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Voting Systems
by Christopher Gile on 11/06/12 09:01:00 am

The following blog post, unless otherwise noted, was written by a member of Gamasutra’s community.
The thoughts and opinions expressed are those of the writer and not Gamasutra or its parent company.

 

This is a cross post from here.

Remember to vote everyone, and I thought that in honor of the election today I'd talk about designing voting systems. Now that is a huge category so I'm going to narrow the focus a bit and leave out things like the electoral college, how you actually do the voting, or many people running for many open seats and just stick to voting for 1 open job slot directly.

To start out we need to state the goal of voting, which is to get everyone's opinion on who would hold this office best. Now what we want is everyone's honest opinion, and so our goal in designing a voting system is to minimize 'Meta Voting' which is where a person votes not for who they actually want to win or for who represent's their views, but to try and stop a less desirable outcome. An example of this is when ever there is a third party candidate running for office there is always a concern that person will siphon votes away from what ever side of the isle they more appeal to and that will cost the more mainstream candidate the election. So while the third party candidate might represent the voter's views better they don't vote for them because there is someone they don't want to win. Anytime you are encouraging people to not express their honest views that is a failure of the electoral system.

This is a problem with multiparty systems though, if the goal of an election is to pick the person who best represents the voter's views then you should be wary of voting systems that let people win with a plurality of votes (not the majority just the most). Plurality based systems tend to encourage extremism on account of the fact that you don't need to appeal to the majority of people but need to appeal to a smaller group a great deal. Say there are 4 people running: one on the color green, one on the color blue, one on the color purple, and one on orange. Now the green/blue/purple vote overlap a great deal, which in spite of the fact orange is not liked at all by the majority of the voters can give orange the advantage. If the green/blue/purple vote share is 70% (by which i mean 70% would like to see one of those colors win over orange) but the colors split their votes evenly orange will win with its 30% as the other colors will have only about 23% of the votes a piece. So orange wins even though 70% don't like it. So candidates don't want to appeal to 51% of the people, they want to be loved by a much smaller percentage which means extremism is likely to hold a lot of sway.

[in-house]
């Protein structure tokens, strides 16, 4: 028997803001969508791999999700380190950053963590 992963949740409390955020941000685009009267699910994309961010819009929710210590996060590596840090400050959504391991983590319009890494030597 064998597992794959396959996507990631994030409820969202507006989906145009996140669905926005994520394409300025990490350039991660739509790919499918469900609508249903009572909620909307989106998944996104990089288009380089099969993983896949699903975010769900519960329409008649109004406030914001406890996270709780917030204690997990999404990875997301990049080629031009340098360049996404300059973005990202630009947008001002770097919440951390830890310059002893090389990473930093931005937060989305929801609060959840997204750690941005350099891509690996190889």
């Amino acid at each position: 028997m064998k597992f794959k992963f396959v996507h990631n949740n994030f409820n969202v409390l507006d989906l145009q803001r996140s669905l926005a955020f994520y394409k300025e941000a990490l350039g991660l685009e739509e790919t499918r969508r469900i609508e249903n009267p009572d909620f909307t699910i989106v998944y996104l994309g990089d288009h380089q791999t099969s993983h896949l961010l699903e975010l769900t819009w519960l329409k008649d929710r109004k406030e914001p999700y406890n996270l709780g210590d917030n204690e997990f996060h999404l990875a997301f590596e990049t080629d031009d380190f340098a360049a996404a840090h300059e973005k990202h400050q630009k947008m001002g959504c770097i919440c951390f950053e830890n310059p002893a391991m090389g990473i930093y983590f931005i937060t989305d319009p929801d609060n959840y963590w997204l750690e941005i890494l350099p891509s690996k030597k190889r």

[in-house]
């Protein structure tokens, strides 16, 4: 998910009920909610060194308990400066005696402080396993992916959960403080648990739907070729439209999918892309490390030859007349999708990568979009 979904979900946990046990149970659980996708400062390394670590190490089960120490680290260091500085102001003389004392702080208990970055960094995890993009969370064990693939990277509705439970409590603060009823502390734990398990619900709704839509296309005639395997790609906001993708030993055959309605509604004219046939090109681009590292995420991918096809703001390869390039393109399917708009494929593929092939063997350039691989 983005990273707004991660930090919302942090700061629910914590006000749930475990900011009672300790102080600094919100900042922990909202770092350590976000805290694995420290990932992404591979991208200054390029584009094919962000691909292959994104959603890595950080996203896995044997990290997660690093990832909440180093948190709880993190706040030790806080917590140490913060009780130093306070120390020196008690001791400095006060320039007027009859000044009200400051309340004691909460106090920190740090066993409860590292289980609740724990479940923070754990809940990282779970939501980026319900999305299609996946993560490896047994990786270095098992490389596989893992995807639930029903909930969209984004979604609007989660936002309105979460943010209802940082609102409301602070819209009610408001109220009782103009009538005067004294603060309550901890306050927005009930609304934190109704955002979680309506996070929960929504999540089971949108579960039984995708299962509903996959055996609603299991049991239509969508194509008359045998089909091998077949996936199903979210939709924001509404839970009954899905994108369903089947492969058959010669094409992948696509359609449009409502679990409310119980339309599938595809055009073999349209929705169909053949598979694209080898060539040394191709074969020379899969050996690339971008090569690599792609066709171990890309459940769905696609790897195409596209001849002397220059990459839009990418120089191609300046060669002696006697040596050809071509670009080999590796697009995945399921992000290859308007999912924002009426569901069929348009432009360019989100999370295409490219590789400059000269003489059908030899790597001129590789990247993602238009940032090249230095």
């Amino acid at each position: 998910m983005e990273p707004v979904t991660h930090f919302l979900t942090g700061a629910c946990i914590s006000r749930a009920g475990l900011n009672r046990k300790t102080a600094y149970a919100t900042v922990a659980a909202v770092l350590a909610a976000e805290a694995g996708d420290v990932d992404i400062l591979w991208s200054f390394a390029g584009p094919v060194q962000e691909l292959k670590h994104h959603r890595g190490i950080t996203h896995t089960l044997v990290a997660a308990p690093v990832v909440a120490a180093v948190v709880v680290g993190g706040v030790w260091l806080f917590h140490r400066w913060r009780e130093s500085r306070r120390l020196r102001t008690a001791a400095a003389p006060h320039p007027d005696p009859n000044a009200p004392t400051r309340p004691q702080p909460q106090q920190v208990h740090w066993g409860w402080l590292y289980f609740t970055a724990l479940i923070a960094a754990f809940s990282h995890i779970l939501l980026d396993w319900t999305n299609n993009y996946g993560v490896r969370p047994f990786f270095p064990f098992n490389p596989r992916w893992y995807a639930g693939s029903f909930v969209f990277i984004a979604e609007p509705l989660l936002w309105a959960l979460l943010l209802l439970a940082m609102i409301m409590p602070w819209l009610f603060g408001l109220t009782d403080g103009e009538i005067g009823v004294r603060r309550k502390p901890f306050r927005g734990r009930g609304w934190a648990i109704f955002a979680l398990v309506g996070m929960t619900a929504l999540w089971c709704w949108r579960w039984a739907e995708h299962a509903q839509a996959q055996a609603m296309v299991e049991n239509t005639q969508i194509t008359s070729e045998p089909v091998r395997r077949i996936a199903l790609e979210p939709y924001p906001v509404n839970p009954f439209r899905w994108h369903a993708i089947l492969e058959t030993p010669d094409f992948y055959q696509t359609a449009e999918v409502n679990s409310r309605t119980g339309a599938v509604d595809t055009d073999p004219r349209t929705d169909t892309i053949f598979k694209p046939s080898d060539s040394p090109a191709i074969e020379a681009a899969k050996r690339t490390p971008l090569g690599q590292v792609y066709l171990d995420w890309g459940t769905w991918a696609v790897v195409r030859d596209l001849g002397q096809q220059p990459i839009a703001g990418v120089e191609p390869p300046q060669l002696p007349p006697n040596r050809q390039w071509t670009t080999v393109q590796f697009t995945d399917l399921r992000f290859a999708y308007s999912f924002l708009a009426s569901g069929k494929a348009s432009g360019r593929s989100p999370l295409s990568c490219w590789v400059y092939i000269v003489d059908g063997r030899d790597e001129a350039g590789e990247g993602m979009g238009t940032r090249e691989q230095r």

This is where people start to meta vote, vote not for who they want but to prevent and outcome they don't like. That is a problem because how can you elect people that represent your voters when you are telling your voters to lie about who they want? You can mitigate this problem by instead of having the voters choose one you have them rank all the prospects from the person you want the most to the person you want the least. Then once everyone has voted you see who got the least #1 votes and remove them from the race and distribute those votes to those voter's #2, and so on until someone has a majority. In this way you allow for as many parties as you want to run with out the system favoring extremism, because a candidate will have to at least appeal to a majority of the people.

There are problems with this system, the first being the complexity. The complexity of the voting process isn't a terrible amount (though it is more) but it isn't a kind of vote you can hand count as due to the the nature of the system it would require recount after recount and so needs to be automated at some level. The second being what if there are 3 people running: candidate 1 got 51% of the round 1 votes, candidate 2 got 49% of the round 1 votes, and candidate 3 got 0% of the round 1 votes. Now imagine that candidate 3 for 100% of the rank 2 votes, by which I mean no one wanted him the most but everyone thought he would do a good job. He is the moderate candidate, no one is excited about him but everyone thinks he would be good if their guy didn't win. How do you value that?

All voting systems have problems, but the problems are not equal. I think the complexity the ranking voting system introduces is worth the benefits of allowing for many parties with out encouraging extremism and helping to mitigate meta voting.


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